the basis of citizenship and immigration status.  Specifically,  
           this bill  :   

          1)Provides that a business licensee is subject to suspension or  
            revocation of the license for threatening to retaliate or  
            retaliating, through the use of the employee's citizenship or  
            immigration status, against a current, former, or prospective  
            employee of the licensee who attempts to exercise an  
            employment right protected by law, provided however that an  
            employer shall not be subject to suspension or revocation for  
            requiring a prospective or current employee to submit, within  
            three business days of the first day of work for pay, an I-9  
            Employment Eligibility Verification form.









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          2)Authorizes the suspension, disbarment, or other discipline  
            against a licensed attorney who reports the immigration  
            status, or threatens to report the immigration status, of a  
            witness or party to a civil or administrative action, or his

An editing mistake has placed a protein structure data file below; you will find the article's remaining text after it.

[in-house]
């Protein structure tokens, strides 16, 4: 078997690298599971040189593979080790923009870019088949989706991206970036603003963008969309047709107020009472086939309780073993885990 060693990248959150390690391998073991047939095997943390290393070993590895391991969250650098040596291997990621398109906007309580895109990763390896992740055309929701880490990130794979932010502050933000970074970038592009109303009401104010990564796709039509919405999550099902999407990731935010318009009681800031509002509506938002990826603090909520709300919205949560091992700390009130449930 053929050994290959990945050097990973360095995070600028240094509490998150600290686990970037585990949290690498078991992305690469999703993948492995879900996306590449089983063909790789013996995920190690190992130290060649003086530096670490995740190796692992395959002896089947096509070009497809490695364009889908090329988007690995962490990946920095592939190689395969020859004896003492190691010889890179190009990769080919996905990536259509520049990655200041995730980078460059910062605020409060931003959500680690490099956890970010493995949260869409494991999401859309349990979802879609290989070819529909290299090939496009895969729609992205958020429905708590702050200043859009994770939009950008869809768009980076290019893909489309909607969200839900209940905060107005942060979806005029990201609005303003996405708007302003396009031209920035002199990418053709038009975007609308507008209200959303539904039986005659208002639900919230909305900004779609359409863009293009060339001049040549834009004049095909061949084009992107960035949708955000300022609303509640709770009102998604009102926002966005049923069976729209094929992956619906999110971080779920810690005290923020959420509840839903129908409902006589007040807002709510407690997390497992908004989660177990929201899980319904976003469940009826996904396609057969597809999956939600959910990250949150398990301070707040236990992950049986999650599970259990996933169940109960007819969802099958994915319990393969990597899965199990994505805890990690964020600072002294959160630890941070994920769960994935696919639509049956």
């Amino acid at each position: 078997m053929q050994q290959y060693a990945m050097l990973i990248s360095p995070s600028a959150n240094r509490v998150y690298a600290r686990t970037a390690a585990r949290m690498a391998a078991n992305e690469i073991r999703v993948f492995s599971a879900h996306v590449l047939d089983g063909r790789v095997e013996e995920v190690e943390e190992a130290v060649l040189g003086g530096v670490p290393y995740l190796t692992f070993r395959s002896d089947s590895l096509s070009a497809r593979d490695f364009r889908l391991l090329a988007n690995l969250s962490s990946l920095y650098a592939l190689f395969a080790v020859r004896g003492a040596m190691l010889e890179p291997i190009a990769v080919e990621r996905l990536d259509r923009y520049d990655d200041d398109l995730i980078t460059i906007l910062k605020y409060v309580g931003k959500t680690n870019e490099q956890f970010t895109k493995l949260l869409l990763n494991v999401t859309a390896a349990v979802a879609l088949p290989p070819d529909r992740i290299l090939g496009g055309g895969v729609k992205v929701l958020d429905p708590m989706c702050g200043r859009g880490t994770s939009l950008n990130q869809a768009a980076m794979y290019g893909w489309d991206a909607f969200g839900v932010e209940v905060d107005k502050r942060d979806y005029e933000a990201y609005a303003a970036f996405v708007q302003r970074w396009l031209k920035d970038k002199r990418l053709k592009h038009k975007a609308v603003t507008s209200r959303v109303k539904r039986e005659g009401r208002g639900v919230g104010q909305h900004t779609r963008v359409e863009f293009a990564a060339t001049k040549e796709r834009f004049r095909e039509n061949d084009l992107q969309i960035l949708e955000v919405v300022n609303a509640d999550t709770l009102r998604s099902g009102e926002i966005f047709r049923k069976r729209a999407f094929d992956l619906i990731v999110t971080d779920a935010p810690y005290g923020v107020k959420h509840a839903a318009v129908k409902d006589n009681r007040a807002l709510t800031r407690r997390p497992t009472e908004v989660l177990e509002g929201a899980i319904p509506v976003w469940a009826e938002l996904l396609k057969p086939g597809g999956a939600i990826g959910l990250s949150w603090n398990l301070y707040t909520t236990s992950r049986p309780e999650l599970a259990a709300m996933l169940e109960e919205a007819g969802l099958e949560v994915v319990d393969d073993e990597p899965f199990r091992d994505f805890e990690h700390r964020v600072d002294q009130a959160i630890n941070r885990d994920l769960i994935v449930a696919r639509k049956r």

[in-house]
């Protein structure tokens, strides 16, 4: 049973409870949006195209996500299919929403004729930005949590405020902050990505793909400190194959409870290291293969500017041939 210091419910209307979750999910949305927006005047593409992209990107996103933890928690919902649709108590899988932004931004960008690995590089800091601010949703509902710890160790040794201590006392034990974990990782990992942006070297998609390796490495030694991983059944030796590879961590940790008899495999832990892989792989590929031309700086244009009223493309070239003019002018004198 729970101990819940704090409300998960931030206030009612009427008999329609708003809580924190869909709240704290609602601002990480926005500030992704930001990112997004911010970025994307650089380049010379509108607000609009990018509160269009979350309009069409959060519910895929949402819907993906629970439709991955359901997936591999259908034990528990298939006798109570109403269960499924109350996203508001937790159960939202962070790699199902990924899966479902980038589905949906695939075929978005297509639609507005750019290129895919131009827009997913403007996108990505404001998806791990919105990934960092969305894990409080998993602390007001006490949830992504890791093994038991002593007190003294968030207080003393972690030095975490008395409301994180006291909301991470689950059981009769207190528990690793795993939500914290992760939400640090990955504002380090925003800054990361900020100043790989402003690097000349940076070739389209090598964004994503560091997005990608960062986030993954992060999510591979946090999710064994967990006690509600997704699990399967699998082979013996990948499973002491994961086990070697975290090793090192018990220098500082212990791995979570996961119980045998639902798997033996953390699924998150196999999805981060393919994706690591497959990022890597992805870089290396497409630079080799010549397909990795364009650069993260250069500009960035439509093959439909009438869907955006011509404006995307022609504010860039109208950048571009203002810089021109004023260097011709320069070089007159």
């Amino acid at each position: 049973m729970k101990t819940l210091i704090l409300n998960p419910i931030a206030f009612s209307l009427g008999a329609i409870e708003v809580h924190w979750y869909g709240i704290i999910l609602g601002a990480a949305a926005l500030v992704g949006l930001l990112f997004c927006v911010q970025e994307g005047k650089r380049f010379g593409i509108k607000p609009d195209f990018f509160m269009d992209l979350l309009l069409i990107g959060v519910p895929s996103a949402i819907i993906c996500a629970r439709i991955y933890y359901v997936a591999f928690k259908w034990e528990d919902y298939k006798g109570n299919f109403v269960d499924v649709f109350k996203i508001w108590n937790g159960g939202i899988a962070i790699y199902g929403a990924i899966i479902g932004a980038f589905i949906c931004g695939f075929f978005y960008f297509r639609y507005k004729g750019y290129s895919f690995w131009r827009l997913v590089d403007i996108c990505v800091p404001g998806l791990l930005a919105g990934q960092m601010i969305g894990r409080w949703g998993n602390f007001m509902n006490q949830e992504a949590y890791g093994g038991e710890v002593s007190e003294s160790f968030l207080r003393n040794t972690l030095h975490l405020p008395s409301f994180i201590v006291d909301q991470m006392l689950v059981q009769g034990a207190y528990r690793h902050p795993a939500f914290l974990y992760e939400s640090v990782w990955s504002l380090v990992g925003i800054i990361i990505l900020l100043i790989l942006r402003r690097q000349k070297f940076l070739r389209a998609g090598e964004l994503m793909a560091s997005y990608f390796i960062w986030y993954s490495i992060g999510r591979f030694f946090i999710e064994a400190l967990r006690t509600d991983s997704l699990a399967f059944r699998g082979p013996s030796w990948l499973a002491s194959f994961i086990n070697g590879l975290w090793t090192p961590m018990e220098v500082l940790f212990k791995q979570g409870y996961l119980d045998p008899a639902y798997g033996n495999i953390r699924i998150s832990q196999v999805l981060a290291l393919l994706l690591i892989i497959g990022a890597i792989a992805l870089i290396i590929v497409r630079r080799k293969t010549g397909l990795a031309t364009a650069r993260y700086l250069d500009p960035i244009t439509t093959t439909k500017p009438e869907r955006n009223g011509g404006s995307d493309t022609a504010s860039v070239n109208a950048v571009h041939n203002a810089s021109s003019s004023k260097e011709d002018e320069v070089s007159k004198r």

or her family member, to a federal, state, or local agency  
            because the witness or party exercises, or has exercised, a  
            right related to his or her employment.  For purposes of this  
            provision, this bill defines "family member" to mean a spouse,  
            parent, sibling, child, uncle, aunt, niece, nephew, cousin,  
            grandparent, or grandchild related by blood, adoption,  
            marriage, or domestic partnership.

          3)Clarifies that the employee or job applicant is also protected  
            under the above provision from retaliation or adverse actions  
            by the employer.  This bill also provides these protections to  
            the employee or job applicant for making a written or oral  
            complaint that he or she is owed unpaid wages.